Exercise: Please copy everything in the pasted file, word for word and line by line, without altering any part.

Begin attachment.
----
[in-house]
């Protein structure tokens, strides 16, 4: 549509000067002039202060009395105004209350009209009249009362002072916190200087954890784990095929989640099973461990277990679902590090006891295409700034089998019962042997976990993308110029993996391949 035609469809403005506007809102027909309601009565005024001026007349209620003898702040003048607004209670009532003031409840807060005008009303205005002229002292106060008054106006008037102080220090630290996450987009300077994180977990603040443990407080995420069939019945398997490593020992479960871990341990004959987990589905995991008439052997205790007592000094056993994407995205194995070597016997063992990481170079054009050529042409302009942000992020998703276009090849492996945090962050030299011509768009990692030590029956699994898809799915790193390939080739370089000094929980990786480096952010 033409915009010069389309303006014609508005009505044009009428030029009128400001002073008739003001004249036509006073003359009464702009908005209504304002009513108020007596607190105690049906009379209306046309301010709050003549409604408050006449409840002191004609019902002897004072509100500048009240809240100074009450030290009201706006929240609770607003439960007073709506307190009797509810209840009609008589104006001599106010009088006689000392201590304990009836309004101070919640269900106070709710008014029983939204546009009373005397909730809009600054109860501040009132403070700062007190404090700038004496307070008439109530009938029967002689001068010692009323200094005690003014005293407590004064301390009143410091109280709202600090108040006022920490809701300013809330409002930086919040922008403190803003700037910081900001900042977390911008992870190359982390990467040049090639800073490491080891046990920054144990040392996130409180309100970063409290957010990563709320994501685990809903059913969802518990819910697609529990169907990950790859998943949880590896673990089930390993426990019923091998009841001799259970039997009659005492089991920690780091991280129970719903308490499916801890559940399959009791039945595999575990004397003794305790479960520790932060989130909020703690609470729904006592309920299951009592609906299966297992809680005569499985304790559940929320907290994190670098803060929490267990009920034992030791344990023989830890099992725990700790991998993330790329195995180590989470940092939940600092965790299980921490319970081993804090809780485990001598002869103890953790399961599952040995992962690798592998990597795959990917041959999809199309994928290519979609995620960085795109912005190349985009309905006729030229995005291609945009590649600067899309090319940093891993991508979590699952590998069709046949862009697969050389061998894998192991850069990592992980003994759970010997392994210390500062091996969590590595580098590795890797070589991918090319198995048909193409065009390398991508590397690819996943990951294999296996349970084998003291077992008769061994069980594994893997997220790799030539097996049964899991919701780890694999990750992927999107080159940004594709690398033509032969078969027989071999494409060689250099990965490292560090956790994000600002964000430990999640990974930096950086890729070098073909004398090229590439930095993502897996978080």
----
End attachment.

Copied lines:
[in-house]
């Protein structure tokens, strides 16, 4: 549509000067002039202060009395105004209350009209009249009362002072916190200087954890784990095929989640099973461990277990679902590090006891295409700034089998019962042997976990993308110029993996391949 035609469809403005506007809102027909309601009565005024001026007349209620003898702040003048607004209670009532003031409840807060005008009303205005002229002292106060008054106006008037102080220090630290996450987009300077994180977990603040443990407080995420069939019945398997490593020992479960871990341990004959987990589905995991008439052997205790007592000094056993994407995205194995070597016997063992990481170079054009050529042409302009942000992020998703276009090849492996945090962050030299011509768009990692030590029956699994898809799915790193390939080739370089000094929980990786480096952010 033409915009010069389309303006014609508005009505044009009428030029009128400001002073008739003001004249036509006073003359009464702009908005209504304002009513108020007596607190105690049906009379209306046309301010709050003549409604408050006449409840002191004609019902002897004072509100500048009240809240100074009450030290009201706006929240609770607003439960007073709506307190009797509810209840009609008589104006001599106010009088006689000392201590304990009836309004101070919640269900106070709710008014029983939204546009009373005397909730809009600054109860501040009132403070700062007190404090700038004496307070008439109530009938029967002689001068010692009323200094005690003014005293407590004064301390009143410091109280709202600090108040006022920490809701300013809330409002930086919040922008403190803003700037910081900001900042977390911008992870190359982390990467040049090639800073490491080891046990920054144990040392996130409180309100970063409290957010990563709320994501685990809903059913969802518990819910697609529990169907990950790859998943949880590896673990089930390993426990019923091998009841001799259970039997009659005492089991920690780091991280129970719903308490499916801890559940399959009791039945595999575990004397003794305790479960520790932060989130909020703690609470729904006592309920299951009592609906299966297992809680005569499985304790559940929320907290994190670098803060929490267990009920034992030791344990023989830890099992725990700790991998993330790329195995180590989470940092939940600092965790299980921490319970081993804090809780485990001598002869103890953790399961599952040995992962690798592998990597795959990917041959999809199309994928290519979609995620960085795109912005190349985009309905006729030229995005291609945009590649600067899309090319940093891993991508979590699952590998069709046949862009697969050389061998894998192991850069990592992980003994759970010997392994210390500062091996969590590595580098590795890797070589991918090319198995048909193409065009390398991508590397690819996943990951294999296996349970084998003291077992008769061994069980594994893997997220790799030539097996049964899991919701780890694999990750992927999107080159940004594709690398033509032969078969027989071999494409060689250099990965490292560090956790994000600002964000430990999640990974930096950086890729070098073909004398090229590439930095993502897996978080």